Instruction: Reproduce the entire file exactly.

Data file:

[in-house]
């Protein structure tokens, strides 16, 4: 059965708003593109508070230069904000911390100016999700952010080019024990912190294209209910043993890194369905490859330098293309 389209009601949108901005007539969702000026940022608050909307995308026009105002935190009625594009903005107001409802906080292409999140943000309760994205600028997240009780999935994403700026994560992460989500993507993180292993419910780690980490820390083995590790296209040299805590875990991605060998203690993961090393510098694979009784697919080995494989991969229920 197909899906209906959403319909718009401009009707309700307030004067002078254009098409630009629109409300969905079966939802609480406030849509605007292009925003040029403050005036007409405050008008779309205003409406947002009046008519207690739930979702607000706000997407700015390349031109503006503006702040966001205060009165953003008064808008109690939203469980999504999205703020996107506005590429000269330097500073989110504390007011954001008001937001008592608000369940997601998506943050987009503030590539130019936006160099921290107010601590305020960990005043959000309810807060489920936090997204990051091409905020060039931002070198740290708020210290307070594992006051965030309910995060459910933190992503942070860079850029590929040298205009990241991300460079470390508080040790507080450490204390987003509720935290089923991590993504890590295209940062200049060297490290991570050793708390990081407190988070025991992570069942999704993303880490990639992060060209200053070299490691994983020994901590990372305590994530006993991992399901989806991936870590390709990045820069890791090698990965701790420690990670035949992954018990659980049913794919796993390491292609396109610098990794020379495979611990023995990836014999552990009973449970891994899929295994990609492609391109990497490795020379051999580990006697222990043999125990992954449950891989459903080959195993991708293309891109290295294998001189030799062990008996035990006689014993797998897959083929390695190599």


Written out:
[in-house]
């Protein structure tokens, strides 16, 4: 059965708003593109508070230069904000911390100016999700952010080019024990912190294209209910043993890194369905490859330098293309 389209009601949108901005007539969702000026940022608050909307995308026009105002935190009625594009903005107001409802906080292409999140943000309760994205600028997240009780999935994403700026994560992460989500993507993180292993419910780690980490820390083995590790296209040299805590875990991605060998203690993961090393510098694979009784697919080995494989991969229920 197909899906209906959403319909718009401009009707309700307030004067002078254009098409630009629109409300969905079966939802609480406030849509605007292009925003040029403050005036007409405050008008779309205003409406947002009046008519207690739930979702607000706000997407700015390349031109503006503006702040966001205060009165953003008064808008109690939203469980999504999205703020996107506005590429000269330097500073989110504390007011954001008001937001008592608000369940997601998506943050987009503030590539130019936006160099921290107010601590305020960990005043959000309810807060489920936090997204990051091409905020060039931002070198740290708020210290307070594992006051965030309910995060459910933190992503942070860079850029590929040298205009990241991300460079470390508080040790507080450490204390987003509720935290089923991590993504890590295209940062200049060297490290991570050793708390990081407190988070025991992570069942999704993303880490990639992060060209200053070299490691994983020994901590990372305590994530006993991992399901989806991936870590390709990045820069890791090698990965701790420690990670035949992954018990659980049913794919796993390491292609396109610098990794020379495979611990023995990836014999552990009973449970891994899929295994990609492609391109990497490795020379051999580990006697222990043999125990992954449950891989459903080959195993991708293309891109290295294998001189030799062990008996035990006689014993797998897959083929390695190599």